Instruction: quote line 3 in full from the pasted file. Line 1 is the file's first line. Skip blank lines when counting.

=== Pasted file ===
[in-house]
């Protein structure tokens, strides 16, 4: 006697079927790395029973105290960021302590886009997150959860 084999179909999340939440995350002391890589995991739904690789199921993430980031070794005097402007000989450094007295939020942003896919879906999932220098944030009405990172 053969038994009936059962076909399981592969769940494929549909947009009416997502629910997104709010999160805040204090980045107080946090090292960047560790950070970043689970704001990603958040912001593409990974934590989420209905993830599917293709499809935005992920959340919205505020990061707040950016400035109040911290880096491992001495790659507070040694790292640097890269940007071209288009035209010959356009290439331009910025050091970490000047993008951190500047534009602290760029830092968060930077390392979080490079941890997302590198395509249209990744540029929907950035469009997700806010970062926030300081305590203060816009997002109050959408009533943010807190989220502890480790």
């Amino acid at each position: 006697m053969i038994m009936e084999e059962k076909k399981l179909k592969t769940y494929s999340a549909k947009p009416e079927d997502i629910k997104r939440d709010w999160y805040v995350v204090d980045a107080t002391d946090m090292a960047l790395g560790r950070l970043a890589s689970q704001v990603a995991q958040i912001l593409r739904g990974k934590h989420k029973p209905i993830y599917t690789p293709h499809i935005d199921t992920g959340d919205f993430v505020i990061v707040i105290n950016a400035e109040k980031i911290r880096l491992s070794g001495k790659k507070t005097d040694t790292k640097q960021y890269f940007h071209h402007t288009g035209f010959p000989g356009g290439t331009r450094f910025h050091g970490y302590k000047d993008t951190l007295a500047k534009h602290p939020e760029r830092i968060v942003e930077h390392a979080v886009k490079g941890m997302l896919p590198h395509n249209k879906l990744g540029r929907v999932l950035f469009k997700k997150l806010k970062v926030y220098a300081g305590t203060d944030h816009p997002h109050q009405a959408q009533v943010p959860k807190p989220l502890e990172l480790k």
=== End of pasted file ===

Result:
């Amino acid at each position: 006697m053969i038994m009936e084999e059962k076909k399981l179909k592969t769940y494929s999340a549909k947009p009416e079927d997502i629910k997104r939440d709010w999160y805040v995350v204090d980045a107080t002391d946090m090292a960047l790395g560790r950070l970043a890589s689970q704001v990603a995991q958040i912001l593409r739904g990974k934590h989420k029973p209905i993830y599917t690789p293709h499809i935005d199921t992920g959340d919205f993430v505020i990061v707040i105290n950016a400035e109040k980031i911290r880096l491992s070794g001495k790659k507070t005097d040694t790292k640097q960021y890269f940007h071209h402007t288009g035209f010959p000989g356009g290439t331009r450094f910025h050091g970490y302590k000047d993008t951190l007295a500047k534009h602290p939020e760029r830092i968060v942003e930077h390392a979080v886009k490079g941890m997302l896919p590198h395509n249209k879906l990744g540029r929907v999932l950035f469009k997700k997150l806010k970062v926030y220098a300081g305590t203060d944030h816009p997002h109050q009405a959408q009533v943010p959860k807190p989220l502890e990172l480790k």